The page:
What’s Next for Convention Centers?
Meeting planners and attendees expect increased technology capabilities and flexible meeting spaces. With that in mind, how will convention centers adapt in the years to come?
Do your meeting attendees want (and expect) WiFi? Yes, and yes. Do they want the usual convention-center learning environment: cold, large, window-less, fluorescent-lit spaces? Not so much. But, what can convention centers do?
It’s tough, especially when a survey released this month by APIC, the International Association of Convention Centres predicts only a 1 percent revenue growth for convention centers in 2013—giving them little money to work with to make improvements. (That’s compared to 6 to 7 percent growth in the previous few years.) “Centres are challenged by rapid change in event formats and explosive growth in technology and connectivity demands, both of which require greater facility investment in a time of only modest revenue growth,” said a press release.
But even with slowing revenues, conventions centers must find ways to adapt to these changing expectations in order to keep their appeal to meeting planners. One way to do that is to offer new amenities and conveniences, a topic discussed earlier this month at the International Association of Venue Managers, Inc.’s 2013 International Convention Center Conference in Charlotte, North Carolina.
During the meeting’s Industry Leaders Panel, “Staying Ahead of the Curves,” Cathy Breden, CMP, CAE, COO, International Association of Exhibitions and Events; Deborah Sexton, president and CEO, Professional Convention Management Association; and Vicki Hawarden, CMP, president and CEO, IAVM, discussed the latest trends affecting the industry and what convention centers must offer in the future.
“If I were a venue manager, I would build that small studio that can be used for videos during events,” said Sexton in an article posted on VenuesToday.com about the session. She predicted more hybrid events will increase attendance through digital broadcasts of the face-to-face gathering, which means production studios at convention centers will be required.
And while she knows that technology is a challenge because it comes with added costs for convention centers, it’s essential. “A meeting professional will not take a major group to a venue where they cannot be connected. Connectivity is expected,” she said. Hawarden agreed, saying that conventions are all about the experience—and technology adds to that.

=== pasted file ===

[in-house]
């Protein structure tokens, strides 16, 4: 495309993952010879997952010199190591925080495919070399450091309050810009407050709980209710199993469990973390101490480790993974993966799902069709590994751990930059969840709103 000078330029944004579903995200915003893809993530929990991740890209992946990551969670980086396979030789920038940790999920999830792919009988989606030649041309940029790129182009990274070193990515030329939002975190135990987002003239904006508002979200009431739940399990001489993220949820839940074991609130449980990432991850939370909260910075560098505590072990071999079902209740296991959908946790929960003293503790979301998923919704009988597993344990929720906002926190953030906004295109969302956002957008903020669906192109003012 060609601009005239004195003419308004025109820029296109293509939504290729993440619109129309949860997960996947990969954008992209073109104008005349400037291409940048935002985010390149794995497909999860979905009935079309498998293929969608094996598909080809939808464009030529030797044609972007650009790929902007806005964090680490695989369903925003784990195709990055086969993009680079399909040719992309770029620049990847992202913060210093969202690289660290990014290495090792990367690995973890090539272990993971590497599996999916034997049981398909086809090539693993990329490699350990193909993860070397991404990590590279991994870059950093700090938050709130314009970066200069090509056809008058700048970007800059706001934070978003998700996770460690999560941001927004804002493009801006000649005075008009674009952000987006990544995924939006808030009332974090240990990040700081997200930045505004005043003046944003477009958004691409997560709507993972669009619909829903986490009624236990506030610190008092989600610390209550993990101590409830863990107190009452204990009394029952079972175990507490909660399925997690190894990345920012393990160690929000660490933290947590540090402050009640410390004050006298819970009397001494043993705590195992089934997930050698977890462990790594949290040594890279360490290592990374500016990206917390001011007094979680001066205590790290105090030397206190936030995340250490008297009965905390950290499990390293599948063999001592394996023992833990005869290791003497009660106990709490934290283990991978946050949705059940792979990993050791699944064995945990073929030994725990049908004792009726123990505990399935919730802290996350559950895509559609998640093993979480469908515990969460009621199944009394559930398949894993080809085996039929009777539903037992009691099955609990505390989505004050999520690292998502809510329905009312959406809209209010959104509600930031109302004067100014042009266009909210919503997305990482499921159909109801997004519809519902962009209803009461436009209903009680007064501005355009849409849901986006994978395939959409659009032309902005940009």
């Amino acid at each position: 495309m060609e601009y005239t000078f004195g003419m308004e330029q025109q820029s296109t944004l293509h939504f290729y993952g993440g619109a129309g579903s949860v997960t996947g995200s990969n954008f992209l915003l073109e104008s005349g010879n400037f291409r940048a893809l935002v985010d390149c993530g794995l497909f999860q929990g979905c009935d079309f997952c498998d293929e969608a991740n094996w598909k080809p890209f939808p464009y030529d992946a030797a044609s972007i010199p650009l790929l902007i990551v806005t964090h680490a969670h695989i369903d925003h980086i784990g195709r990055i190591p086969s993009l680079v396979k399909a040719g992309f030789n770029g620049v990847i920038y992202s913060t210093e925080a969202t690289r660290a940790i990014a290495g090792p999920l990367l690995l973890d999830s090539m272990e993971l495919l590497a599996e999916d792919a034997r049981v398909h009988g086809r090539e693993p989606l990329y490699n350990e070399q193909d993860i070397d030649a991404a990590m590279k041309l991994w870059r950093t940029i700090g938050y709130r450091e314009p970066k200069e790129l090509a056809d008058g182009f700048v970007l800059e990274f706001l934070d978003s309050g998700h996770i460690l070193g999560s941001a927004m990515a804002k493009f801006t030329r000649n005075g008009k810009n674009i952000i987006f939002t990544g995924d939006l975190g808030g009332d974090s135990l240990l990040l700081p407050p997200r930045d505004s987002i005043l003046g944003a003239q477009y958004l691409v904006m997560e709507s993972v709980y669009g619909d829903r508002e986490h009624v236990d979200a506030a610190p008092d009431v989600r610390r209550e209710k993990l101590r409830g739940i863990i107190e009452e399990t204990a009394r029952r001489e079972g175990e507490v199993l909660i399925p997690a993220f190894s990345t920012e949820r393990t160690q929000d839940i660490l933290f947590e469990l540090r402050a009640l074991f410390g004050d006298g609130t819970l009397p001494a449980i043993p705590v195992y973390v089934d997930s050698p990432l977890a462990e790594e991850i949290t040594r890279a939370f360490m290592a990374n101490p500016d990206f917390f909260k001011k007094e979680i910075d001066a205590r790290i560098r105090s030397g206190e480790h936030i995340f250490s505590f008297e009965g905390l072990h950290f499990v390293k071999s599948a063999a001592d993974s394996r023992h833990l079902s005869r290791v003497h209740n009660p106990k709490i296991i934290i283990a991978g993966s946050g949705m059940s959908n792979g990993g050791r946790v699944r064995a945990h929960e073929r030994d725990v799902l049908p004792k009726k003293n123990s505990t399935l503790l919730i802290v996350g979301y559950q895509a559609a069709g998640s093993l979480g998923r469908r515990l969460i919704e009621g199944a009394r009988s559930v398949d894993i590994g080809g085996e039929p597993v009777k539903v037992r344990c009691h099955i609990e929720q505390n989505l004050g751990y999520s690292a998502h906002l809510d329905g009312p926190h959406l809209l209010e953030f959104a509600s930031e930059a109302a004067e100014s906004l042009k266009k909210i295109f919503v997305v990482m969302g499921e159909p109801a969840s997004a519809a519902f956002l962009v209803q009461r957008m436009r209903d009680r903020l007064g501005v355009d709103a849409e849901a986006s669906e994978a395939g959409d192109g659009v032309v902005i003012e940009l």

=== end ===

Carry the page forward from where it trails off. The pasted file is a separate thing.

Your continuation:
For Breden, a convention space that’s flexible in terms of amenities and room setups is important as well as the center’s location. Meeting planners want it to be safe, walkable to dining and entertainment options, and near an airport. Panelists also said that convention centers that offer up flexible and different types of meeting space—whether gardens, outdoor space, or small theaters—will be more in demand.
Their ideas fall in line with predictions offered up a few months back by convention center designer Michael Lockwood in Expo magazine. “It’s clear individuals are looking for social gathering spaces to converse about a topic outside the physical spaces content has traditionally been delivered in. Event venues need to embrace this,” he wrote. “All spaces in and around facilities, including adjacent hotels, public plazas, and other meeting facilities nearby, need to have the technology in place to allow for streaming live content.” Lockwood also added that attendees will become increasingly interested in experiencing destinations beyond the walls of the convention center.
While these new amenities may seem costly and unattainable to many convention centers, the good news is that some have already taken the plunge. Jumping on the locally-sourced food trend, the Vancouver Convention Centre’s culinary team uses honey from its rooftop beehives in its pastries and other dishes, and Colorado Convention Center chefs use harvests from its 5,000-square-foot Blue Bear Farm to create natural and healthy entrees.
Nashville’s newly opened Music City Center offers plenty of hotels, entertainment, and restaurants within walking distance of the convention center, really giving attendees the opportunity to go beyond its walls and experience the city while they’re in town. And Oklahoma City’s new convention center, scheduled to open in 2018, will have a planned park surrounding it and be within walking distance of downtown’s entertainment district.
When it comes to technology, the Cleveland Convention Center was built with WiFi access points throughout to ensure that attendees never lose high-speed access. The center also offers LED lighting in its meeting spaces that can change color on demand. Another example is the Qatar National Convention Center, which has the ability to live stream conferences and meetings.
All of these updates and changes cater to modern-day attendee and planner expectations. What else do you think should be on the list of must-haves for convention centers in the future? Share your thoughts below.